9 votes
1 answer
1k views

Dative–ablative ambiguity

When I first looked into Latin, I saw in a textbook that the dative and ablative singular are the same in the second declension: nom. servus acc. servum gen. servi dat. servō abl. servō voc. serve ...
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Can the articular infinitive be a dative of means? (Greek)

I am translating this sentence from English to classical Greek. There is great danger that the students may harm themselves by not taking care of themselves. Let us decide how to help them. My ...
ktm5124's user avatar
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1 answer
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'Credo' with dative problem

Here is a small problem with 'credo', there is an example in my dictionary saying that 'crede mihi (dat.)' means 'believe me'. Gildersleeve & Lodge gives credere under Dative with Intransitive ...
Aili J.'s user avatar
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6 votes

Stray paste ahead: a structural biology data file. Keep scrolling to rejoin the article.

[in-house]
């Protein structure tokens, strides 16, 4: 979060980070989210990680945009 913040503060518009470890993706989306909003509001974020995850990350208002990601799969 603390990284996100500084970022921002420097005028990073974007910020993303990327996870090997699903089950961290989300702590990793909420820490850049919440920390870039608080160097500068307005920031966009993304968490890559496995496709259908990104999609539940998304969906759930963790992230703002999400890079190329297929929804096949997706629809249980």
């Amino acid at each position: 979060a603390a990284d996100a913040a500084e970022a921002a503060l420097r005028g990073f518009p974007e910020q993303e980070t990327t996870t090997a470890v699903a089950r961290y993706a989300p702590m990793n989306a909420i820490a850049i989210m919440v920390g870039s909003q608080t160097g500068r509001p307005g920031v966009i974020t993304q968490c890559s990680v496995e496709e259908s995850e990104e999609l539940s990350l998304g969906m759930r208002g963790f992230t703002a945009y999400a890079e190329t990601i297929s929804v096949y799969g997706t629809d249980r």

1 answer
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Does 'concrescere' take dative?

I wonder is 'rigido rostro' here in dative or ablative? Under "Dative and verbs compounded with prepositions" (Gildersleeve & Lodge) it is said, that " Many verbs compounded with the prepositions ...
Aili J.'s user avatar
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4 votes
1 answer
212 views

Dative of Personal Interest?

In this line in Ovid Metamorphoses Book III. 505, is fratri put in the Dative because ' of the person in whose honour, or interest, or advantage or for whose pleasure, an action takes place, or the ...
Aili J.'s user avatar
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11 votes
3 answers
491 views

How to work around the missing cases of vis?

The word vis does not have singular genitive and dative forms. This makes it difficult to use vis. (I was reminded of this difficulty by this Star Wars question.) Can you suggest methods of working ...
Joonas Ilmavirta's user avatar
8 votes
3 answers
586 views

What are the normal genitive and dative singular forms of "alius"?

Some sources mention a genitive singular alius, but I've also seen aliae. And I don't recall seeing a dative singular ali, but neither do I remember alio. I think several forms exist, including even ...
Cerberus's user avatar
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Miserere mei! Miserere nostri! Why genitive?

Why is the object of mercy ("me", "us") rendered in the genitive in these two cases? miserere mei (Psalm li) miserere nostri (Psalm cxxi) I would expect accusative, or even dative. But, genitive ...
davidrmcharles's user avatar